By Consumers For Quality Care, on February 10, 2021
While 20% of the U.S. population lives in rural areas, more than 130 rural hospitals have closed in the last decade, forcing residents to go to hospitals far away or to delay care altogether.
The Daily Yonder outlines five innovative ways that the Biden administration can revitalize rural health care.
- Rethink How Rural Health Care Providers Are Paid: Experts argue that an annual fixed budget would allow participating hospitals to focus their care on community needs like cancer screenings and treating addiction, which would reduce the need for more expensive, acute care down the line. The goal of this model, which has been effective for rural hospitals in Pennsylvania, is to “reduce costs while improving care.”
- Expand Mental Health Services: While mental illness rates in rural America are similar to those in urban America, there’s a stark difference in access to mental health care. Integrating mental health with primary care services could help reduce the stigma of mental health and ultimately improve access to care. Billing telehealth services similarly to in-person visits would also ensure rural patients have access to needed care.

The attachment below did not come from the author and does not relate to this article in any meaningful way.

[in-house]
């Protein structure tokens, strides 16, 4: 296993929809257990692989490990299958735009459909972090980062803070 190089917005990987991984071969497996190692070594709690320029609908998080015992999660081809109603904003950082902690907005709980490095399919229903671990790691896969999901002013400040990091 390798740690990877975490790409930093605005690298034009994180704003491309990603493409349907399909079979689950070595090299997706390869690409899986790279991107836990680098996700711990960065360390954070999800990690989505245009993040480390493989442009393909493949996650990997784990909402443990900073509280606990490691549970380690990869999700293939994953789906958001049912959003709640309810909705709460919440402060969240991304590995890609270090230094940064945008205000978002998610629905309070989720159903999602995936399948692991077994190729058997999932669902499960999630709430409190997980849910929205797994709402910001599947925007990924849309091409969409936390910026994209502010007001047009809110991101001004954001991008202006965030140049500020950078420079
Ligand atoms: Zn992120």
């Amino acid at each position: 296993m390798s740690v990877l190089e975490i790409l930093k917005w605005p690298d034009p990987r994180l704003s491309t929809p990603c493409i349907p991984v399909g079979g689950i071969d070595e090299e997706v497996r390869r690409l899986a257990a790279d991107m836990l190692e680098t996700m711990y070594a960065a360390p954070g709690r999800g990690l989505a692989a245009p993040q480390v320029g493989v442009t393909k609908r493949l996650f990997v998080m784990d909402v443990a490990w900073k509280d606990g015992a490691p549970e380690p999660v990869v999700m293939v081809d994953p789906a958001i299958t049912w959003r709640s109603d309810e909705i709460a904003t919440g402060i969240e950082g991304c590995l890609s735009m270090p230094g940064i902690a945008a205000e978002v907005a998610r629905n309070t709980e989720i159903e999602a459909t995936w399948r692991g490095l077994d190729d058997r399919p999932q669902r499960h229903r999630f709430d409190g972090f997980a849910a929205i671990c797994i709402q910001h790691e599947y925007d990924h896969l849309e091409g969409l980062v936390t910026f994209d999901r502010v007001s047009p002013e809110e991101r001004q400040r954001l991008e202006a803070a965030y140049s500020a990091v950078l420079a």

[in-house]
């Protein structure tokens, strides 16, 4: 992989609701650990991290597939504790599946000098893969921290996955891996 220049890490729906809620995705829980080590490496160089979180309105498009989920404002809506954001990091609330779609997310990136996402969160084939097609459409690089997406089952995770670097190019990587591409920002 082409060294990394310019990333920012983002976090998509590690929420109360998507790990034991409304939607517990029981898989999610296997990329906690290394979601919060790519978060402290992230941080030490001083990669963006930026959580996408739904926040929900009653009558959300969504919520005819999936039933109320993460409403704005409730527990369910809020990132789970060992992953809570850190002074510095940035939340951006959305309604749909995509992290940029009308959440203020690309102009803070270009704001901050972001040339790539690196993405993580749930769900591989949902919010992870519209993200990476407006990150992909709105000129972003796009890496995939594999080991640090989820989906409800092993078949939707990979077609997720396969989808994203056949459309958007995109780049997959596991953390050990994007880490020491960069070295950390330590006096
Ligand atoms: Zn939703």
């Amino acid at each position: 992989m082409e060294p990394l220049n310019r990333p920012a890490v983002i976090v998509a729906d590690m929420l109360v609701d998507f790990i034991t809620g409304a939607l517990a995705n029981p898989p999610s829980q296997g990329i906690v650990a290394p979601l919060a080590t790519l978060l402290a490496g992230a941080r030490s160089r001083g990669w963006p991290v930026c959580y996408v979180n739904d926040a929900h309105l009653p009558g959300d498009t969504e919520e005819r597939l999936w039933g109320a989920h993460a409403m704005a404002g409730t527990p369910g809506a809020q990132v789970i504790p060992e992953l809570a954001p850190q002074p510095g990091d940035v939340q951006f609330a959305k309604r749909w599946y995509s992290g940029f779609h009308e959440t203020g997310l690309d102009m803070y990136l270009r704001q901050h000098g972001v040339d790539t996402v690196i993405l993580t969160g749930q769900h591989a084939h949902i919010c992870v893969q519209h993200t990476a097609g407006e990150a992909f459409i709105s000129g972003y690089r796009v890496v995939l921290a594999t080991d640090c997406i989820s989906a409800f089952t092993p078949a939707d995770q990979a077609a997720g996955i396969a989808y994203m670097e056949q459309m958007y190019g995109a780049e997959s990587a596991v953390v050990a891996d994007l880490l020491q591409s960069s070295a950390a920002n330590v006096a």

- Build Transformational Leadership: Hospital administrators ensure that hospitals have the resources and staff needed for proper health care and emergencies, yet rural hospitals lack a pipeline that recruits and invests in potential administrators. The article suggests two ways to change this: enrolling in innovative master’s programs; or calling on the National Health Services Corps to adjust its eligibility criteria and repay student loans for administrators in struggling rural areas.
- Bring Back Pregnancy Care: Increased childbirth complications in rural areas are often due to the fact that rural patients have limited access to prenatal care and hospitals that deliver babies.
“The new administration could offset costs necessary for Critical Access Hospitals – small, 25-bed hospitals that exist only in rural areas – to deliver babies through special maternity care payments tied to quality outcomes such as increasing breastfeeding rates. These payments would prevent the temptation for small hospitals to grow expensive surgical service lines to cover financial losses commonly associated with offering maternity care.”
- Invest in Health: While previous administrations have invested in transportation and telecommunication infrastructure, the article makes a case for infrastructure investments that also promote healthy lifestyles, such as creating more bike paths.